Leo D. Lefebure is visiting associate professor of theology at Fordham University.
This book review appeared in the Christian Century, Nov. 17-24, l999. Copyright by the Christian Century Foundation and used by permission. This text was prepared for Religion Online by John C. Purdy.
A review of a book by Roger Haight that surveys Christologies from Biblical times to the present.
Jesus: Symbol of God, by Roger Haight, S.J. Orbis, 505pp., $44.00
Roger Haight's rich, magisterial survey of Christology from biblical times to the present is filled with useful summaries of a wide array of complex and difficult issues. It is a helpful reference for students, preachers and professors -- even for those who may disagree with Haight's conclusions. Haight's goal is an ecumenical inculturation of Christian faith in a postmodern world saturated with historical consciousness and aware of cultural and religious pluralism. Haight approaches Christology "from below," beginning with Jesus of Nazareth as a human figure and concluding with a "high" Christology which affirms his divinity. Though he acknowledges the legitimacy of both 'Logos" and "Spirit" Christologies, Haight considers the latter more in harmony with contemporary sensibilities.
Though Haight's sifting of the biblical and historical evidence is judicious, and his constructive position is thoughtful and well considered, here are two puzzling oversights in his work. Despite his professed intention to explore Christology in dialogue with representatives of all Christian denominations, he completely ignores the contemporary representatives of the churches that did not accept the Councils of Ephesus or Chalcedon -- the Assyrian Church of the East (traditionally but inaccurately called "Nestorian") and the Oriental Orthodox churches (traditionally but inaccurately called "Monophysite"). Haight reviews the contemporary relevance of the fifth-century christological controversies without ever mentioning the quiet revolution in official Catholic Christology that has taken place in recent years. In the 1980s and '90s, the Catholic Church has signed common statements on Christology with many of the Oriental Orthodox churches (the Coptic, Syrian, Armenian, Ethiopian and Malankara Syrian) and with the Assyrian Church of the East. These agreements acknowledge that the mutual condemnations which followed the Councils of Ephesus and Chalcedon were based largely on misunderstandings.
There is now an unprecedented openness among the churches to acknowledge various ways of expressing the identity of Jesus Christ. The agreement between the Roman Catholic Church and the Assyrian Church of the East would offer official support for Haight's own sympathetic reading of the Antiochene approach to Christology. Awareness of the dialogue with the Oriental Orthodox churches would prod Haight not to use the term "monophysite" without qualification. Oriental Orthodox leaders view it as misleading, historically inaccurate and insulting. (They object that the term implies a singular nature ["monos physis"] in Jesus which would deny his humanity; following Cyril of Alexandria and Severus of Antioch, they profess one composite nature ["mia physis"] which includes Jesus' humanity. Thus they would prefer to be called "Miaphysites.")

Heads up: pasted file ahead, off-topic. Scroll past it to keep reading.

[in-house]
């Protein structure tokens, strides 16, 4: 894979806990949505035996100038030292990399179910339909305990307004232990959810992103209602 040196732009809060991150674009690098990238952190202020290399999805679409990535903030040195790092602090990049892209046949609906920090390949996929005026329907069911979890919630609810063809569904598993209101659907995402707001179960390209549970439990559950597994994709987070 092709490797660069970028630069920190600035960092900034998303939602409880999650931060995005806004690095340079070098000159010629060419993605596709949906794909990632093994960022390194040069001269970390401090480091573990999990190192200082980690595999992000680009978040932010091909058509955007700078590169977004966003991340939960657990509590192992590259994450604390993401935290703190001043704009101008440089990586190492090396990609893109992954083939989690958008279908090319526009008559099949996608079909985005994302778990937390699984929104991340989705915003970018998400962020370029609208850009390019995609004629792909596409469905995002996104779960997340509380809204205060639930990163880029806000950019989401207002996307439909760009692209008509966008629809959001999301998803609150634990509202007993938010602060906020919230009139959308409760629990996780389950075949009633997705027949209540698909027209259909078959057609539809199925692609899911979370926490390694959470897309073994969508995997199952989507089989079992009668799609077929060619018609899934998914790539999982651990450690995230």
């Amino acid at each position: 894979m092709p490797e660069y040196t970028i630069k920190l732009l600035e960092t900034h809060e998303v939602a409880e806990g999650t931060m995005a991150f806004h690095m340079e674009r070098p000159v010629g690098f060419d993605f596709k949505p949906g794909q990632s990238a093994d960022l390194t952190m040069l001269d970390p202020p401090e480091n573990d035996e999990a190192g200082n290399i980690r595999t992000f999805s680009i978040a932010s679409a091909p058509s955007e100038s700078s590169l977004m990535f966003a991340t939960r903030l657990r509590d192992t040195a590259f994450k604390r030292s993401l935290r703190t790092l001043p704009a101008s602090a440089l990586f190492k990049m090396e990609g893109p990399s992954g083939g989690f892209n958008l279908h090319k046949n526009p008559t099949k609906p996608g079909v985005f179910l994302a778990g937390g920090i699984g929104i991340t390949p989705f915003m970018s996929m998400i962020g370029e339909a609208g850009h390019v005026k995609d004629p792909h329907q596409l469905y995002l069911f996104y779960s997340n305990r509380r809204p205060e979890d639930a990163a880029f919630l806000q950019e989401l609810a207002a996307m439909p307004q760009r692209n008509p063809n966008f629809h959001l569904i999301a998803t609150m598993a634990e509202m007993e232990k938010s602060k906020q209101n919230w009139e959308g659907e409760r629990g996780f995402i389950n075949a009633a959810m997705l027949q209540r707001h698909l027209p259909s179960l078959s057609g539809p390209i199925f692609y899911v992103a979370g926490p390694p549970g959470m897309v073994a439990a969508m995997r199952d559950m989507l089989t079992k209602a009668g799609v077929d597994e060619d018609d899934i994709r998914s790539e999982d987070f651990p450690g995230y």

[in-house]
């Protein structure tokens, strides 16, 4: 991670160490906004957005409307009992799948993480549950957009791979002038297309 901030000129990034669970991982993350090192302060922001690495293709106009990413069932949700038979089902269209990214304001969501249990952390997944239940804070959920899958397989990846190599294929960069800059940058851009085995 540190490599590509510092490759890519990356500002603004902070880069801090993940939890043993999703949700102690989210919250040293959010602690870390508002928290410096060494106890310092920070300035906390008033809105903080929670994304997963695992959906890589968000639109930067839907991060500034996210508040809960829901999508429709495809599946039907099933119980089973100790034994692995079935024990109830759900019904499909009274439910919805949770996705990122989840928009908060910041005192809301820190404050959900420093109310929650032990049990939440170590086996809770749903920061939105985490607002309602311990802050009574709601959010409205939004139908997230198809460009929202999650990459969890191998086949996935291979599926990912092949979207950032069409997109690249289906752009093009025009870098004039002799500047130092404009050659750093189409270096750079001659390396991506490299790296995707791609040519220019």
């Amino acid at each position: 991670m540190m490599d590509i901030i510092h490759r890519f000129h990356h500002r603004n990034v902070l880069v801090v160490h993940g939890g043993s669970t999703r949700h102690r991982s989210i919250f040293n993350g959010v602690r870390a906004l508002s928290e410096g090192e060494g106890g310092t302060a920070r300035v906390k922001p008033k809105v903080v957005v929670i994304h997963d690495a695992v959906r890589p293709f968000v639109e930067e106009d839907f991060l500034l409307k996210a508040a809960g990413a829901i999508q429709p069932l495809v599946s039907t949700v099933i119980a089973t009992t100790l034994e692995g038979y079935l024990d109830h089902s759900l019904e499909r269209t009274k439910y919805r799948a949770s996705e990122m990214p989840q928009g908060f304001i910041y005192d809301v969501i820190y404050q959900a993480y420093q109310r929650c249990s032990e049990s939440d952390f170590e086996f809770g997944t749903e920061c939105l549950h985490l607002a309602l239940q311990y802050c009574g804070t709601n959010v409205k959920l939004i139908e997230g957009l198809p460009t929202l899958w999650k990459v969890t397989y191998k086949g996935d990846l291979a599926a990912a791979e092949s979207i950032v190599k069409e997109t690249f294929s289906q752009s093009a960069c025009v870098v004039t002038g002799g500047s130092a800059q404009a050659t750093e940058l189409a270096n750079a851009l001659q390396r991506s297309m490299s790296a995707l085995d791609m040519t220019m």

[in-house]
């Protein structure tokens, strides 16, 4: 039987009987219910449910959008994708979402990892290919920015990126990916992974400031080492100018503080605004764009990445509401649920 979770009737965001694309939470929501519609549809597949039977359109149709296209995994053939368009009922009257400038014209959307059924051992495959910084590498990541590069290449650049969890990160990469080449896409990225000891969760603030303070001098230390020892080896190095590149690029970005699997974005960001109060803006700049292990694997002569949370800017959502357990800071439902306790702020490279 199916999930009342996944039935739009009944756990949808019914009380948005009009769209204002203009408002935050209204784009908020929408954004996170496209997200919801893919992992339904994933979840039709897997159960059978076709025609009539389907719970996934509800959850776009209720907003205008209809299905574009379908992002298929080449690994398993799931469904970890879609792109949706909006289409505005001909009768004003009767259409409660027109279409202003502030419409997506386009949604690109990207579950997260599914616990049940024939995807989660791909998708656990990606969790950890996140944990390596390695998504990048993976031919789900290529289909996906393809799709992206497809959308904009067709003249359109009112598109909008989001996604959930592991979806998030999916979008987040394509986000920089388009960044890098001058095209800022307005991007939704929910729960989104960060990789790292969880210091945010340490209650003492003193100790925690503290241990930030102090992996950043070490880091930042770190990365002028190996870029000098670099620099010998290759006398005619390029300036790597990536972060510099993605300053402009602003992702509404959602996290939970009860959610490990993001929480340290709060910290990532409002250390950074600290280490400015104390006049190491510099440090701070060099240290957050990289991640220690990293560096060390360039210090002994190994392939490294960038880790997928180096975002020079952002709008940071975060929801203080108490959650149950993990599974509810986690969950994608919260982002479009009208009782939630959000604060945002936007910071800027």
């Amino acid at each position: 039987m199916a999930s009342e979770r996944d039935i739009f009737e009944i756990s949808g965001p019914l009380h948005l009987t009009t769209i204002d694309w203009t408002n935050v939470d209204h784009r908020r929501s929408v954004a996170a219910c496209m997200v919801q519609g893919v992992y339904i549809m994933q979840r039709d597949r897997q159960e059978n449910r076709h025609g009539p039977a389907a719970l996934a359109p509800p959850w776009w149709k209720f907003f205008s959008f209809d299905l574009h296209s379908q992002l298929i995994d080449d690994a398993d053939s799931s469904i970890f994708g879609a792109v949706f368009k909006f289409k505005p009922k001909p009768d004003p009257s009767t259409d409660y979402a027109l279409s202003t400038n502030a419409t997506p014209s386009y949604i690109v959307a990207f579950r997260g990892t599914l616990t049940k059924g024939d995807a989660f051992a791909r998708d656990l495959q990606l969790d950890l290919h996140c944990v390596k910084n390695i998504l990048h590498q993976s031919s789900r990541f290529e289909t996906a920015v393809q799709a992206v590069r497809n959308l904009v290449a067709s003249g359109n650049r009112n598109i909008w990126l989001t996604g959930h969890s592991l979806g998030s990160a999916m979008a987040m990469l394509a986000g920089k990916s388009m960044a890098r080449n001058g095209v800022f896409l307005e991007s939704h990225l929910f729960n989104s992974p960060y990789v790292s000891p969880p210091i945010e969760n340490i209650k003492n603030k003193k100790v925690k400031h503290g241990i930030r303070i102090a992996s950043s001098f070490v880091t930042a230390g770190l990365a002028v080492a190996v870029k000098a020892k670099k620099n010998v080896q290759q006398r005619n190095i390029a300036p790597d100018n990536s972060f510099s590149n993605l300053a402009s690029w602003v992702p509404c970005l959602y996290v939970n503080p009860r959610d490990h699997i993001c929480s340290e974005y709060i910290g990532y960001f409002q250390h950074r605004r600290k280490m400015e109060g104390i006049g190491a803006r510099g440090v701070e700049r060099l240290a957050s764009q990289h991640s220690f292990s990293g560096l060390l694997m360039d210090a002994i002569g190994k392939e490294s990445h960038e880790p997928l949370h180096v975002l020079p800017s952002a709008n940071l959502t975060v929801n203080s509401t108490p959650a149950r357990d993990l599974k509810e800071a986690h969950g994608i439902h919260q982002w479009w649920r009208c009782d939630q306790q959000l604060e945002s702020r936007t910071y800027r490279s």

Moreover, the official ecumenical discussions and agreements acknowledge the relativity of the meaning of the original terms of the debate to the various cultures of the time. This could provide a point of contact for Haight's own effort to reinterpret and reframe the central affirmations of the early church.
Haight's assertion of universal generalizations which exclude Buddhist perspectives and sensibilities is another surprising element in his Christology, which claims to be in dialogue with world religions. In considering the relation between Jesus and other religious traditions, Haight proposes a pluralistic theology which sees all religions as mediations of God's salvation. Though he asserts the universal normativity of the revelation of God in Jesus Christ, he also recognizes the validity and normativity of other major religious traditions. While much of Haight's analysis can be applied to the world's theistic traditions, the universal structure of religious experience he proposes does not fit Buddhism. Haight sees faith as "a universal form of human experience" that "entails an awareness of and loyalty to an ultimate or transcendent reality." Many Buddhists would have difficulty recognizing their own religious experience as a form of faith in a transcendent reality. Since Buddhism does not rely on a creating and redeeming God, to see it is a mediation of God's salvation could appear to be a step toward the inclusivism which Haight is seeking to move beyond.
Especially troubling from a Buddhist perspective is Haight's claim that "all authentic and lasting religious experiences display the character of having been given gratuitously by God." Buddhism does not rely on any divine revelation coming from a transcendent God. Early Buddhism remembered Shakyamuni Buddha not as a prophet from God but as a pathfinder who said, "I myself found the way. Whom shall I call Teacher? Whom shall I teach?" The difficulty of fitting Buddhism into broad generalizations about "authentic and lasting religious experiences" raises a broader question about the coherence of positing a mutual normativity of different religious traditions.